April, 1999 NATS Truffle Forage

dwheeler at teleport.com dwheeler at teleport.com
Mon Apr 5 13:12:22 EST 1999

In article <7e0a9r$d6q at portal.gmu.edu>,
  hkilpatr at osf1.gmu.edu (HENRY E. KILPATRICK JR.) wrote:
> Question:  almost everything I see on North American truffles pertains to
> Oregon.  While I have seen the NATS newsletter and I am sure it is a fine
> organization, I don't see any point in joining it if I'm just going to
> subsidize you west coast folks.  Do the same varieties grow in the east,
> is there a spring season here, and are there active members anywhere in
> the mid-Atlantic states?  Are there websites that discuss eastern
> truffles?
> --
> Buddy Kilpatrick

I don't blame you for questioning the presence of truffles in other parts of
the US. But the reality is, truffles have been found in most states of the
US. Mostly, however, they are ignored. It is hard to document something that
is never looked for.

The North American Truffling Society is something of the exception to that.
And dues to not *subsidize* it, the dues merely pay for the cost of
dispersing some of the information collected by its members. Typically, this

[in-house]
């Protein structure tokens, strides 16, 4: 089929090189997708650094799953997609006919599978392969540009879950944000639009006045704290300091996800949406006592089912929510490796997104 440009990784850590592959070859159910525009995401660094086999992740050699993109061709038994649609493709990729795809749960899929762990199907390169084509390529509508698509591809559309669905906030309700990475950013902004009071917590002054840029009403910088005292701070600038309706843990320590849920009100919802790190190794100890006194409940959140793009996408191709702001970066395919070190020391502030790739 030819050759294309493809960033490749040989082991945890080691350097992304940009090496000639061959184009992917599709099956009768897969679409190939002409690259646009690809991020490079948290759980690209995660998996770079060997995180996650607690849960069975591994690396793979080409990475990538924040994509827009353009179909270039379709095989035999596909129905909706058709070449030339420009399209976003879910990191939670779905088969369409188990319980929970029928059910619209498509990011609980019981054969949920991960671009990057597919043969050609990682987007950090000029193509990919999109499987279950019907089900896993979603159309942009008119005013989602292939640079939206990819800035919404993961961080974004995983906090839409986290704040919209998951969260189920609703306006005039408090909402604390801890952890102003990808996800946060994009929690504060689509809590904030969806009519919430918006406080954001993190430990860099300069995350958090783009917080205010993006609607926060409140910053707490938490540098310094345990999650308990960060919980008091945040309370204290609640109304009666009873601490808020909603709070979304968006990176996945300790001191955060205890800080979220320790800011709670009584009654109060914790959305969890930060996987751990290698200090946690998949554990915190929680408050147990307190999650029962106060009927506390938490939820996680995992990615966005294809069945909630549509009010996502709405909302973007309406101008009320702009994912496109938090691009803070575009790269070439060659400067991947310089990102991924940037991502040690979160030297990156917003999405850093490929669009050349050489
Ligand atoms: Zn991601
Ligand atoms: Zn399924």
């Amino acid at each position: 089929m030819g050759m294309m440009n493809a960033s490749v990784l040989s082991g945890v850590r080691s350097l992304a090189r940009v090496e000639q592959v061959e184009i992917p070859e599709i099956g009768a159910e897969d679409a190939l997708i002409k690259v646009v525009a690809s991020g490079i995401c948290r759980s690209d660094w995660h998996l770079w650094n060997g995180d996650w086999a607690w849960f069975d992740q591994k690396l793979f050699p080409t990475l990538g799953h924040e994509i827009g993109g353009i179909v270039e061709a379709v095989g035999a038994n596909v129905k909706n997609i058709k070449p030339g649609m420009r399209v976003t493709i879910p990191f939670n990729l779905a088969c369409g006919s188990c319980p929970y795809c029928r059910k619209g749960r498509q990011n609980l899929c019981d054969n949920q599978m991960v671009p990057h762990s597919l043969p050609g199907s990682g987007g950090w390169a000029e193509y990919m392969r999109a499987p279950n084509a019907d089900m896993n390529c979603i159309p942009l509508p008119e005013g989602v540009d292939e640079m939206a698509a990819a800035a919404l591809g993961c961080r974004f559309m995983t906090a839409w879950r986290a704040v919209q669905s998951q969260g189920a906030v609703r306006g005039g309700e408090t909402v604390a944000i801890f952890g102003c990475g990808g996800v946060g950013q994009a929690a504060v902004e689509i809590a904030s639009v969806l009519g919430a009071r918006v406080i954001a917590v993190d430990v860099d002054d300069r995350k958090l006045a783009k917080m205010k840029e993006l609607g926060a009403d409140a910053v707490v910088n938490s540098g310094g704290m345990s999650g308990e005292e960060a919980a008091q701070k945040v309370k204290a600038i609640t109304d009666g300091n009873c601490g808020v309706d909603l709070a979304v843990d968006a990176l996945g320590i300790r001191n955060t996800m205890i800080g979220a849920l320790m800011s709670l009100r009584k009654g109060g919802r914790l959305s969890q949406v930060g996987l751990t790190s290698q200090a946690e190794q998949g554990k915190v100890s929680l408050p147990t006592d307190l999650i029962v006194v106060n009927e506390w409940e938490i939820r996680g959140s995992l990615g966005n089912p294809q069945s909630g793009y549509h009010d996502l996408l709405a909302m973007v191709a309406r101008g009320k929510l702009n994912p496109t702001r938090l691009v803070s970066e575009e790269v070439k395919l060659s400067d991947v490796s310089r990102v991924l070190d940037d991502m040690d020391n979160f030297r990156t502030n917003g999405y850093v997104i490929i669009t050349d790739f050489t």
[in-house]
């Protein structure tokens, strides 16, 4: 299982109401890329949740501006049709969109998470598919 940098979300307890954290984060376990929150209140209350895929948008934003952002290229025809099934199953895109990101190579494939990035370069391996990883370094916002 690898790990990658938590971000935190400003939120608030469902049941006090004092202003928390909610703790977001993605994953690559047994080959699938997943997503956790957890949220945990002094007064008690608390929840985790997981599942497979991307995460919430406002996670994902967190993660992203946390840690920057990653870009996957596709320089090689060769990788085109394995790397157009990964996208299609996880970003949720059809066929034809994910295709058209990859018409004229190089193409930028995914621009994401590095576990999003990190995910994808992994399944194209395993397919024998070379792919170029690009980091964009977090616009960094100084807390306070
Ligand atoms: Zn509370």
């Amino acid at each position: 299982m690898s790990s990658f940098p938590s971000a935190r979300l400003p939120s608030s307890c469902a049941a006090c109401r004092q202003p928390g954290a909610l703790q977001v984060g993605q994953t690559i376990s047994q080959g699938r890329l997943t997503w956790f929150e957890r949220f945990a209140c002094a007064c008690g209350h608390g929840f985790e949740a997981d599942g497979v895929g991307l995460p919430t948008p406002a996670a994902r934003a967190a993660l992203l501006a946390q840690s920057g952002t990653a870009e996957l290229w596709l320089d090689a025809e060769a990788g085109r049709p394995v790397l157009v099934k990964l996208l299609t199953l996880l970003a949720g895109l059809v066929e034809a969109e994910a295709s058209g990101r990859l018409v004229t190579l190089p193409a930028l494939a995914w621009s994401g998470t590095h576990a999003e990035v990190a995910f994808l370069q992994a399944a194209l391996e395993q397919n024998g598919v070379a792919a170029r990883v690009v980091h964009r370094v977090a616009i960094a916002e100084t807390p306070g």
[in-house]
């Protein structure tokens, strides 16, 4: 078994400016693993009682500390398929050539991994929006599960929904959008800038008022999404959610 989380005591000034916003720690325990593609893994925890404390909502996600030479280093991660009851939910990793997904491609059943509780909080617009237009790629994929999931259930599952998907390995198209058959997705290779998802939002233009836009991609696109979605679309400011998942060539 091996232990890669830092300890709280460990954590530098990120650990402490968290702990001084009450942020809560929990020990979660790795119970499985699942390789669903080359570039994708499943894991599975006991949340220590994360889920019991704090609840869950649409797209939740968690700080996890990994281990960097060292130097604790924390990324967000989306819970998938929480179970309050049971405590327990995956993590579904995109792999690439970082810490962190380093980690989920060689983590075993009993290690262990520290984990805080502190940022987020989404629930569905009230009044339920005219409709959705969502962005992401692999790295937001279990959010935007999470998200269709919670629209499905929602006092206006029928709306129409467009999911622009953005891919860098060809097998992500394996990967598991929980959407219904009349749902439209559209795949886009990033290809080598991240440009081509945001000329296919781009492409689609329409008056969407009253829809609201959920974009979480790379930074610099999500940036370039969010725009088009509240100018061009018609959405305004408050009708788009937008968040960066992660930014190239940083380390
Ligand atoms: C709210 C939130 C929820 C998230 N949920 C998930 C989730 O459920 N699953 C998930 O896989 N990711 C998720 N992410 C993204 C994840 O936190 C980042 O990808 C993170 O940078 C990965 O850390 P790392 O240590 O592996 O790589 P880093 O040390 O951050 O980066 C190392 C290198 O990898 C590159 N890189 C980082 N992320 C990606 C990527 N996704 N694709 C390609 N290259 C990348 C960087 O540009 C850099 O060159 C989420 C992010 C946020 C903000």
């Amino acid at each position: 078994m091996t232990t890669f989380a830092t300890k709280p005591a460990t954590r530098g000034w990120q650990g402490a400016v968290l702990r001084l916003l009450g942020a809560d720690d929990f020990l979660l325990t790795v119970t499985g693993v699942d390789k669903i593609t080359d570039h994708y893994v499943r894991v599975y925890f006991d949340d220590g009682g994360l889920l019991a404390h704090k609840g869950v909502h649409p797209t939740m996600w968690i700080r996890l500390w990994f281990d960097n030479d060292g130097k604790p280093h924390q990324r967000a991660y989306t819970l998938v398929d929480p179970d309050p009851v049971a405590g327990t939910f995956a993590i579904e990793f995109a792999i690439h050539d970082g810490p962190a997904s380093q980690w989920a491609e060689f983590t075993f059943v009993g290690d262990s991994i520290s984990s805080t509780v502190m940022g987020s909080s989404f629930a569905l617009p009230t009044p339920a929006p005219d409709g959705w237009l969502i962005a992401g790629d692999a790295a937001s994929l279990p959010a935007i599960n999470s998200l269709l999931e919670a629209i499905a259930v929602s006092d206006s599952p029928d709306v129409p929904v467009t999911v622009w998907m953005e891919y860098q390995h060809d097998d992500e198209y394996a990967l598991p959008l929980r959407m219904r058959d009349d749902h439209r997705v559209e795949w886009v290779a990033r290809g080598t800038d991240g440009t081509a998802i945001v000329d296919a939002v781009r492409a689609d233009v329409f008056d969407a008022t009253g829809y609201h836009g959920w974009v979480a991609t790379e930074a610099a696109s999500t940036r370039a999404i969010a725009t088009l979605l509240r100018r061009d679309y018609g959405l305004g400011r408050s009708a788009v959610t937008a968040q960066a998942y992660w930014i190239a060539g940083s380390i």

information consists of truffle articles, newsclippings, and responses to
truffle collections submitted to NATS for identification by Dr. James Trappe.

I sympathize with your comments. In 1972 while attending Oregon State
University, my then-botany professor, Helen Gilkey, suggested I join the
truffle group then forming. I replied that truffles were found in Europe, but
nothing had been found in North America.

I later learned that Gilkey's master's thesis while at Berkeley (about 1920?)
was The Tuberales of North America. Regretfully, Gilkey died before I could
apologize for my gaff.

I find a similarity between truffles and treasure: both are where you find
them. But if you never look...

Daniel B. Wheeler

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